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From the Red River Floodway
Winnipeg, Manitoba, Canada

By Ron Zeilstra

"Rosettes" of gypsum crystals have been found in the banks of the Red River Floodway in Winnipeg, Manitoba since the late 1960’s. Greg Hasler and I spent 2 weeks in May 1990 prospecting for productive zones and excavating one rich pod of crystals.

Image2.jpg (38529 bytes) The Red River Floodway is a 49-kilometer man-made diversion channel running along the eastern boundary of the city of Winnipeg.  It was built to reduce risk of spring flooding in Winnipeg by diverting a portion of the water from the Red River to outside the city limits. It took 6 years to construct and was completed in 1968 at a cost of $65 million. The floodway has an average depth of 10 meters, and the width ranges from 130 to 180 meters at the base to 230 to 330 meters at the top of its banks.

The floodway cuts into a flat clay plain which expands from south of Lake Winnipeg into North Dakota and Minnesota. The plain was created in the Pleistocene when glacial Lake Agassiz covered most of southern Manitoba. Typically, the clay is overlain by up to 10 feet of sediment deposited by the regular flooding of the rivers in the Red River Valley.

IMAGE3.jpg (84219 bytes) The rosettes occur in the glacial clay layer. Gypsum in the clay may have formed from the retreat of Lake Agassiz or may have originated from underground Jurassic gypsum deposits located just west of Winnipeg. The rosettes are not found uniformly distributed throughout the banks of the floodway but occur in small "pods" of high concentration in certain areas of the floodway. Within the pods there appears to be horizontal banding of rosette forms, which may reflect changes in the permeability of the clays as well as the effect of depth and unfavorable growth conditions nearer to the surface.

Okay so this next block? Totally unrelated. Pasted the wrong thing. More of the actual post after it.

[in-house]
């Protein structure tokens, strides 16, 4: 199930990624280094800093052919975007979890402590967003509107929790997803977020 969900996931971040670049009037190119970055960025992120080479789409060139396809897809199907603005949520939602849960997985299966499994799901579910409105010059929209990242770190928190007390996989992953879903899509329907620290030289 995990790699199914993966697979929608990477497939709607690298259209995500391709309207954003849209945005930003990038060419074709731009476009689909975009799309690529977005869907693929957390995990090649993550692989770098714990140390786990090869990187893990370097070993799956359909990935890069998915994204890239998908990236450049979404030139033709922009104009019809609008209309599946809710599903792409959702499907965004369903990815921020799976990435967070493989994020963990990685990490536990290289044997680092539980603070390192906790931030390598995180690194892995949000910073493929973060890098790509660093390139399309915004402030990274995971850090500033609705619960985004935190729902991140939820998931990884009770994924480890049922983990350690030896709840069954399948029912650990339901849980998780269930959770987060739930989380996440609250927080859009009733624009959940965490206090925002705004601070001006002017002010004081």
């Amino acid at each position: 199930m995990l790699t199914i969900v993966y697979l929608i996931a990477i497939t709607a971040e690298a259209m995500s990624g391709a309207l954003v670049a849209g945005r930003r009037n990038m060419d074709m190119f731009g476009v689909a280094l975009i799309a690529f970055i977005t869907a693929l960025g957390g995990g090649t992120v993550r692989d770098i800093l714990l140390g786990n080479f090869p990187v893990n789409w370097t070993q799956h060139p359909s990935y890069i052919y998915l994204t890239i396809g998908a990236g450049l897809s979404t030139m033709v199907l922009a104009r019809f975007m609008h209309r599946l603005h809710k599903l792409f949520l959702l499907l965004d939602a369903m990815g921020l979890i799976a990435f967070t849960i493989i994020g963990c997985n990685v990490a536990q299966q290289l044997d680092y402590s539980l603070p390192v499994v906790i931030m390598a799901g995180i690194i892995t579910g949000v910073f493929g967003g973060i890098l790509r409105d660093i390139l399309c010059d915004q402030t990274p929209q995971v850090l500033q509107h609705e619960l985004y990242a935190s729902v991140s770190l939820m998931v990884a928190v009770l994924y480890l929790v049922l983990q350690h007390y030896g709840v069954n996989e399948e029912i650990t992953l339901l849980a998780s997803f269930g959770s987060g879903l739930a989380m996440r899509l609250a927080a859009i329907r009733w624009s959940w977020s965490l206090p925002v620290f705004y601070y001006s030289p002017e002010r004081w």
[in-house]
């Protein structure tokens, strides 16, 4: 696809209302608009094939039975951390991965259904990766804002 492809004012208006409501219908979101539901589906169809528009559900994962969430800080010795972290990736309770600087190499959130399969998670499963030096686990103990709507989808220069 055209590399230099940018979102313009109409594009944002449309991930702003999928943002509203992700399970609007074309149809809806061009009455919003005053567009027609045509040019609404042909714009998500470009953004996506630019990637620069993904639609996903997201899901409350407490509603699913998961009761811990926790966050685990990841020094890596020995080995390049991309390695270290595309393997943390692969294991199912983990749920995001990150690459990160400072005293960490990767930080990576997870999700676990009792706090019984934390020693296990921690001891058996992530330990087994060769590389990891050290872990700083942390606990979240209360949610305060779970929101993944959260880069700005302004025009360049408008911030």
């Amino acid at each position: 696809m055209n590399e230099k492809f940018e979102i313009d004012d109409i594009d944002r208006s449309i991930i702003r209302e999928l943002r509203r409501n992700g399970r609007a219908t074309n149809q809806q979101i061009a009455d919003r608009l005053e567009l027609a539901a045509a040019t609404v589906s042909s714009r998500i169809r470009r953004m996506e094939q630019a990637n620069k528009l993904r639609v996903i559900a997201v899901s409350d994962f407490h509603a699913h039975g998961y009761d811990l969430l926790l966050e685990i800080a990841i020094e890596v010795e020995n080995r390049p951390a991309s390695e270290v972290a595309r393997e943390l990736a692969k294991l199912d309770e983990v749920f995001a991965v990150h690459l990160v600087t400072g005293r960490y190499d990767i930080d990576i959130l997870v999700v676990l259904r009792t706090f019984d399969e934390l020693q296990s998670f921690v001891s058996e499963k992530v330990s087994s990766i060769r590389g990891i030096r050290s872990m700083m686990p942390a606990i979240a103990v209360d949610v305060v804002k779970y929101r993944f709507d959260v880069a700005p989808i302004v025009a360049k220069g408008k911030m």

Rosette pods have been reported from many locations in the southern segment of the floodway. The crystals are not restricted to the floodway, but it is one of the few structures that cut deep enough into the floodplain to intersect the clay zones. Anecdotal evidence suggests that occasionally crystals have been found when digging the foundations of large buildings in Winnipeg. Rosettes have also been found in excavations near Birds Hill Provincial Park, 15 km northeast of Winnipeg, and in the banks of the Red River near the floodway gates.

There are two typical forms of rosettes found. In shallower depths, the standard is an amber colored compact ball of intergrown crystals with small, thin blades pointing out from the core. Sometimes large transparent amber blades, often twinned, protrude out of this core producing spectacular specimens